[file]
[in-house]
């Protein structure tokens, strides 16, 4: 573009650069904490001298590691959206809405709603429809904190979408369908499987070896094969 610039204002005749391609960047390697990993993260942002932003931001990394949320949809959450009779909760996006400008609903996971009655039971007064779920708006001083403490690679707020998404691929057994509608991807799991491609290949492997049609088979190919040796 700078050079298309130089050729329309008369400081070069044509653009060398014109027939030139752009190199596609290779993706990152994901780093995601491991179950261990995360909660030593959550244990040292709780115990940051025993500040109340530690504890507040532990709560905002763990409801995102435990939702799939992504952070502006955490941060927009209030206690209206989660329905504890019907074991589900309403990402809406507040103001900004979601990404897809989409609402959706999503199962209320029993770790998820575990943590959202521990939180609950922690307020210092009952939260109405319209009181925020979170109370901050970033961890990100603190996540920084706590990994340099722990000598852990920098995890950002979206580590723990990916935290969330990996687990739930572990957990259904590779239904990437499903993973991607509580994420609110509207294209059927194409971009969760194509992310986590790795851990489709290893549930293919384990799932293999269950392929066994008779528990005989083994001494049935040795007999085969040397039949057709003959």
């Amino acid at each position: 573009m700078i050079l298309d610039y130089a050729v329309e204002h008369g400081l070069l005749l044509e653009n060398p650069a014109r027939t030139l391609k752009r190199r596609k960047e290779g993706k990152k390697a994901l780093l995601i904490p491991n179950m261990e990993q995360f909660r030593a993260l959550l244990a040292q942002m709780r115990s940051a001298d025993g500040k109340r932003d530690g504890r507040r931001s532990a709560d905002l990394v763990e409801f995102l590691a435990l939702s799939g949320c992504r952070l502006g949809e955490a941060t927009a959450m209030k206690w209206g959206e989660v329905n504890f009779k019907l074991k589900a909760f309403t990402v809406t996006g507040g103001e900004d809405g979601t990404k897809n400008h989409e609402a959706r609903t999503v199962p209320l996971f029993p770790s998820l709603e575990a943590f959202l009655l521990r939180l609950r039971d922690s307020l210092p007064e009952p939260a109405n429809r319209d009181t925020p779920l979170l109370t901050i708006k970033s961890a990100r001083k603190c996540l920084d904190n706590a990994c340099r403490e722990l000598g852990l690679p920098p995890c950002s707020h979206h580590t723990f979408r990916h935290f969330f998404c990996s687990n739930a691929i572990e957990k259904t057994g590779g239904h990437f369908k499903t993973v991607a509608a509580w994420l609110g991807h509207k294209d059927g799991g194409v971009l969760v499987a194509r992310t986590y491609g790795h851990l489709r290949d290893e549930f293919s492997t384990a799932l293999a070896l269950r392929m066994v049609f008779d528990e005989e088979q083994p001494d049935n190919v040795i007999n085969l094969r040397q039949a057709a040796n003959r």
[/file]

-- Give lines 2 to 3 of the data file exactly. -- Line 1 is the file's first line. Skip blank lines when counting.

């Protein structure tokens, strides 16, 4: 573009650069904490001298590691959206809405709603429809904190979408369908499987070896094969 610039204002005749391609960047390697990993993260942002932003931001990394949320949809959450009779909760996006400008609903996971009655039971007064779920708006001083403490690679707020998404691929057994509608991807799991491609290949492997049609088979190919040796 700078050079298309130089050729329309008369400081070069044509653009060398014109027939030139752009190199596609290779993706990152994901780093995601491991179950261990995360909660030593959550244990040292709780115990940051025993500040109340530690504890507040532990709560905002763990409801995102435990939702799939992504952070502006955490941060927009209030206690209206989660329905504890019907074991589900309403990402809406507040103001900004979601990404897809989409609402959706999503199962209320029993770790998820575990943590959202521990939180609950922690307020210092009952939260109405319209009181925020979170109370901050970033961890990100603190996540920084706590990994340099722990000598852990920098995890950002979206580590723990990916935290969330990996687990739930572990957990259904590779239904990437499903993973991607509580994420609110509207294209059927194409971009969760194509992310986590790795851990489709290893549930293919384990799932293999269950392929066994008779528990005989083994001494049935040795007999085969040397039949057709003959």
């Amino acid at each position: 573009m700078i050079l298309d610039y130089a050729v329309e204002h008369g400081l070069l005749l044509e653009n060398p650069a014109r027939t030139l391609k752009r190199r596609k960047e290779g993706k990152k390697a994901l780093l995601i904490p491991n179950m261990e990993q995360f909660r030593a993260l959550l244990a040292q942002m709780r115990s940051a001298d025993g500040k109340r932003d530690g504890r507040r931001s532990a709560d905002l990394v763990e409801f995102l590691a435990l939702s799939g949320c992504r952070l502006g949809e955490a941060t927009a959450m209030k206690w209206g959206e989660v329905n504890f009779k019907l074991k589900a909760f309403t990402v809406t996006g507040g103001e900004d809405g979601t990404k897809n400008h989409e609402a959706r609903t999503v199962p209320l996971f029993p770790s998820l709603e575990a943590f959202l009655l521990r939180l609950r039971d922690s307020l210092p007064e009952p939260a109405n429809r319209d009181t925020p779920l979170l109370t901050i708006k970033s961890a990100r001083k603190c996540l920084d904190n706590a990994c340099r403490e722990l000598g852990l690679p920098p995890c950002s707020h979206h580590t723990f979408r990916h935290f969330f998404c990996s687990n739930a691929i572990e957990k259904t057994g590779g239904h990437f369908k499903t993973v991607a509608a509580w994420l609110g991807h509207k294209d059927g799991g194409v971009l969760v499987a194509r992310t986590y491609g790795h851990l489709r290949d290893e549930f293919s492997t384990a799932l293999a070896l269950r392929m066994v049609f008779d528990e005989e088979q083994p001494d049935n190919v040795i007999n085969l094969r040397q039949a057709a040796n003959r």